An algorithm that reveals missing spent nuclear fuel pins awarded a prize in an international challenge
An algorithm developed in a collaborative project of mathematicians and physicists from the University of Helsinki won second place in a challenge organised by the International Atomic Energy Agency (IAEA), in which solutions were sought for interpreting gamma radiation originating in spent nuclear fuel assemblies.

A problem faced by the organisation tasked with controlling the safety and security of nuclear energy is that even though gamma radiation emitted by spent uranium can be measured, it is not possible to determine whether all uranium pins in a specific fuel assembly are included as reported, based solely on the amount of radiation. For this purpose, the IAEA has developed a device known as a passive gamma emission tomograph (PGET), with which the internal structure of fuel assemblies can be examined. The technology is brand new, and with the help of the challenge the IAEA wanted to find out whether expertise exists to better interpret data collected with PGET equipment. In Finland, the findings are of interest to the Radiation and Nuclear Safety Authority (STUK) which monitors the implementation of the permanent disposal of nuclear waste.

With the mathematical algorithm, a cross-sectional image of a fuel assembly can be computed from measurement data, displaying the radiating uranium pins as bright spots and any missing pins as darker gaps.

“The method utilises inversion mathematics, as the result is used to calculate the original radiation source,” says Professor Samuli Siltanen from the University of Helsinki.

These so-called inverse problems are the focus of a research group active in the Department of Mathematics and part of the Academy of Finland Centre of Excellence of Inverse Modelling and Imaging.

The proposal by the University of Helsinki scientists approaches the problem from an original perspective compared to methods previously employed in this context. Due to the strongly absorbent nature of uranium, that is, its ability to absorb gamma radiation, the algorithm takes into account such absorption in addition to the radiation emitted, thus providing a more accurate image of the radiation source.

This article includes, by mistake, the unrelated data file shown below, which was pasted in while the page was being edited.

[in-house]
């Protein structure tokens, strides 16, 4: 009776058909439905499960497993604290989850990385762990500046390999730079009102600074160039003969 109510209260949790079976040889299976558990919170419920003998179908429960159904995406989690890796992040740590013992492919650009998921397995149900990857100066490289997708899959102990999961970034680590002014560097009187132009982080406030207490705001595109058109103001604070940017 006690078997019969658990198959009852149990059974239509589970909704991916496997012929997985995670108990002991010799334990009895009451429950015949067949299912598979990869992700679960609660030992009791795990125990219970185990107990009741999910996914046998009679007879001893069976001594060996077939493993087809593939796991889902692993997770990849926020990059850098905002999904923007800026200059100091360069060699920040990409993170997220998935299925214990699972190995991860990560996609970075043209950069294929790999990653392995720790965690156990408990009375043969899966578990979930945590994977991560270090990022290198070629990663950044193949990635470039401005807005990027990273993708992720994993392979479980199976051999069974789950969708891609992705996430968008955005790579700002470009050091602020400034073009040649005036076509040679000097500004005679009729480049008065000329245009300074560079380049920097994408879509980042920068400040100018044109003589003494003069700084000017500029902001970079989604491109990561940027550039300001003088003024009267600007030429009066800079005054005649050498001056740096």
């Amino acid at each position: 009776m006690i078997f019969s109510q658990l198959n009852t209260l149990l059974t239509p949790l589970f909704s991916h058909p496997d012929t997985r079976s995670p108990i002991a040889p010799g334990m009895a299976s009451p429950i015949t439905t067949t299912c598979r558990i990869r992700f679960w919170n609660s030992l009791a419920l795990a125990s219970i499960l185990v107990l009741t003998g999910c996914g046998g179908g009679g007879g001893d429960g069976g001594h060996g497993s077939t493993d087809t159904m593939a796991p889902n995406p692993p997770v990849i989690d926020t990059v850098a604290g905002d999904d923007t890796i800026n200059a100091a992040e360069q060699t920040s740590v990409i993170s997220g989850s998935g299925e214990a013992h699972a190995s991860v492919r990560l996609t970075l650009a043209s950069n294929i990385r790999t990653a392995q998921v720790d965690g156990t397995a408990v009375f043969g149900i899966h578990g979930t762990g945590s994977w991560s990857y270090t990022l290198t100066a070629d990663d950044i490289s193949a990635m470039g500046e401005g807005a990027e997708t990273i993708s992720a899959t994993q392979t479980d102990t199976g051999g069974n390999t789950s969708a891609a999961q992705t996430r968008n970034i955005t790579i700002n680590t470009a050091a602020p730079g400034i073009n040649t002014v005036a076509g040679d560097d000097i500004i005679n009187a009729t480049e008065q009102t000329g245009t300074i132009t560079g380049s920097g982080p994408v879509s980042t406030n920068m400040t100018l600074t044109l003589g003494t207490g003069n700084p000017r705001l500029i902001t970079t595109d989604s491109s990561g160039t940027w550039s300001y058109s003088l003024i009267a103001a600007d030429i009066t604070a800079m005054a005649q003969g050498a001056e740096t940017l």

On the right track

Professor Peter Dendooven and Postdoctoral Researcher Camille Bélanger-Champagne from the Helsinki Institute of Physics (HIP) already started working on this imaging problem in 2015, with their collaboration expanding into a joint project of the Department of Mathematics and HIP in 2018. Tapio Helin, who moved to LUT University to take up an associate professorship during the project, emphasises the significance of cross-disciplinary cooperation.

“In this collaboration, the tools of modern mathematics meet the radiation expertise found in the field of physics. That’s a sure-fire recipe for novel and exciting research,” Helin says.

The challenge was held at the right moment, affirming the Finnish researchers in their choice of direction and in the competitiveness of their solution compared to other parties active in the field.

Another member of the group is student of mathematics Rasmus Backholm who is putting the finishing touches to his master’s thesis and working part-time at the Radiation and Nuclear Safety Authority. This month, he will travel to Vienna to accept the €3,000 prize.

“We haven’t yet decided what to do with the prize money,” Backholm reveals.

In addition to a ceremony held in honour of the winners, the research groups ranked highest in the challenge will introduce their algorithms in more detail at the event organised by the IAEA, providing an opportunity to learn from each other. After all, the work is not finished.

“Now that simulated data has yielded good results, we have been able to start working with authentic data. The results will also be reported in scientific publications of the field,” says Postdoctoral Researcher Tatiana Bubba.